MARIANA, BRAZIL – In November, Marcos de Freitas lost his home and everything he owned when a dam burst at a nearby mine released a flow of mud that buried his village.
Now, sitting in a house paid for by the company responsible, he wants the mine to reopen.
“I have nothing to complain about,” said the heavy set 55-year-old retired miner who fled his house, one of the oldest in the destroyed village of Bento Rodrigues, when the mud was up to his ankles.
“Samarco has to start producing again in order to create jobs,” he said. Samarco, which is jointly owned by Vale SA and BHP Billiton, is the mine operator.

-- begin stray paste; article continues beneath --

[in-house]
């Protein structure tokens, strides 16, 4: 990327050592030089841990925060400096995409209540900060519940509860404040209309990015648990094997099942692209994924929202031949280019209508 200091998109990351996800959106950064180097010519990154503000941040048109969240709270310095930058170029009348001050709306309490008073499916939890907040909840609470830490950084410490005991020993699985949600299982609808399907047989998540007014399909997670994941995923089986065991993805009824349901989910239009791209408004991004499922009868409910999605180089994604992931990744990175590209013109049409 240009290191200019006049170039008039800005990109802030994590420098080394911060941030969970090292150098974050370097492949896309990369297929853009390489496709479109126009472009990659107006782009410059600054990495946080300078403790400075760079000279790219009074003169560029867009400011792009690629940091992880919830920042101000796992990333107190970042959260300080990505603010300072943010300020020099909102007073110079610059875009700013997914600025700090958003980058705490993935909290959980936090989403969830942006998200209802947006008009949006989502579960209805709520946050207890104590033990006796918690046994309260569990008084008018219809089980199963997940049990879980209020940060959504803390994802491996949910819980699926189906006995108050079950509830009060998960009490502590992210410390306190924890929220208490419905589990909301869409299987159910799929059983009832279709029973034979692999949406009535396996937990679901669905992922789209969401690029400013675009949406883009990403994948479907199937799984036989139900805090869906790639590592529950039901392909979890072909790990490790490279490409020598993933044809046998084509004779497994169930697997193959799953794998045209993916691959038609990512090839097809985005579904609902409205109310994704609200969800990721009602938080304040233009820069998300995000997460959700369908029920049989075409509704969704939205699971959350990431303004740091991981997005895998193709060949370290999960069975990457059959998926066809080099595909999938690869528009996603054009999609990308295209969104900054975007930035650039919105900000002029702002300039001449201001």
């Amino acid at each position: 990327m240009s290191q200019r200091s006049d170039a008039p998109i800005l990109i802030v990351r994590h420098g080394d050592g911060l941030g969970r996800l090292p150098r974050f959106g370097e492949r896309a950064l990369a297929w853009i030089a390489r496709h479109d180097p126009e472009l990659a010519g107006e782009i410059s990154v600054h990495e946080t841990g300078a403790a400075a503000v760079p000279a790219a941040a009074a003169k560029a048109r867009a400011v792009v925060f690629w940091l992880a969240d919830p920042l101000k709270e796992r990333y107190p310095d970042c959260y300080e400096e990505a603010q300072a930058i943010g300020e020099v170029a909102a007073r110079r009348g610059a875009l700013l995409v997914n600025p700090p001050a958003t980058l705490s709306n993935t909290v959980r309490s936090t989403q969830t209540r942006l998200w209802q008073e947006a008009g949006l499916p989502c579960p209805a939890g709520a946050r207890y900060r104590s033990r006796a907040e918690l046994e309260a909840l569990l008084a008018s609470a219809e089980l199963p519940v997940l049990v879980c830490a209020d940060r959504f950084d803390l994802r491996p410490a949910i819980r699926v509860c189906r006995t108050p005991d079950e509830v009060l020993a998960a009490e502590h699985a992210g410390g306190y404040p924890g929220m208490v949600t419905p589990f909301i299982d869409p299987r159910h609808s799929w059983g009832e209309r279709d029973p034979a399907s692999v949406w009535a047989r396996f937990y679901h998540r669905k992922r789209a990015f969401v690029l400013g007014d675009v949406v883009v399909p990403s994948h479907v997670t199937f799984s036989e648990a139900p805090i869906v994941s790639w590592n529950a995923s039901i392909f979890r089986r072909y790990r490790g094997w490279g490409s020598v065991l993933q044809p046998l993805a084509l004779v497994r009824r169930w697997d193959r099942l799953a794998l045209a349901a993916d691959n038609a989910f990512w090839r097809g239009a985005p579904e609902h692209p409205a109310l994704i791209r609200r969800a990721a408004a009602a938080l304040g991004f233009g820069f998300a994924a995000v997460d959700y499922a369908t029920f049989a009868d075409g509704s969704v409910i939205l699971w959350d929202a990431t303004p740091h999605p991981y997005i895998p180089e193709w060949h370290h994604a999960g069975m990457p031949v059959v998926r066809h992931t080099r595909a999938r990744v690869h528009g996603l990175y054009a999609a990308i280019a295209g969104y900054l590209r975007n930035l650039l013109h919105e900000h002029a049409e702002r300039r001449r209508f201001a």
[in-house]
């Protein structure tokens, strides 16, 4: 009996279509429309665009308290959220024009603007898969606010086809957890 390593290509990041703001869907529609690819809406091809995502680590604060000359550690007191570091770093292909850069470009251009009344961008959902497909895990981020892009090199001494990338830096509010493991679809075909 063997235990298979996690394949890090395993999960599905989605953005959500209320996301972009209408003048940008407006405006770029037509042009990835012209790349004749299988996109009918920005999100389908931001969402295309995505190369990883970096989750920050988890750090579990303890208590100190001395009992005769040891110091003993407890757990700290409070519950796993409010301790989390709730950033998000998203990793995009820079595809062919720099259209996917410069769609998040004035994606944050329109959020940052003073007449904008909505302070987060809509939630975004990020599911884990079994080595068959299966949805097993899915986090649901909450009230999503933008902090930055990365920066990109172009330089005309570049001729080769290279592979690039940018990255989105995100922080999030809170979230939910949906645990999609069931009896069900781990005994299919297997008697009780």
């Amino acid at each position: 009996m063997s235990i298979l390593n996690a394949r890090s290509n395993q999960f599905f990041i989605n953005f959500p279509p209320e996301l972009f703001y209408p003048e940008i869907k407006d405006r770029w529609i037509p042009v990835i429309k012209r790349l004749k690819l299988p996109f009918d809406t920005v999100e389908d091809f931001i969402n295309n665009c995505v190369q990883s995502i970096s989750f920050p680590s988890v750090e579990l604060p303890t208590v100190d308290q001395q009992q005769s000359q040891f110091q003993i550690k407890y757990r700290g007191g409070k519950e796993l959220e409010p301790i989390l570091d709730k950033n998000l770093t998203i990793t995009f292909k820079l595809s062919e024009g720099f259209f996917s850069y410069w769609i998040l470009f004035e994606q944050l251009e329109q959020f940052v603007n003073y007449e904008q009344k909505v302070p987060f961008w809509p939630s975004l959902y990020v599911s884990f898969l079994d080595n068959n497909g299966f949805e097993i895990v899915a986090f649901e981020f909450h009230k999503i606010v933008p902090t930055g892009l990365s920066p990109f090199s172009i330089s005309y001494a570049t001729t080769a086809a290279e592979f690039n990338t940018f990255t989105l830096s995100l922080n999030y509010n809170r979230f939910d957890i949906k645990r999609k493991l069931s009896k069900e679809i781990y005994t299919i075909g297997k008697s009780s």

The flood of mining waste, known as tailings, killed 19 people, left about 800 homeless and polluted a major river, in what the government called Brazil’s worst-ever environmental disaster. But Freitas’ view is widely held in Mariana, just 25 km (16 miles) from the mine.
The historic town of 60,000, built on gold mining during the Portuguese colonial era, relies on the red iron ore in the surrounding hills for nearly 90 percent of its revenue.
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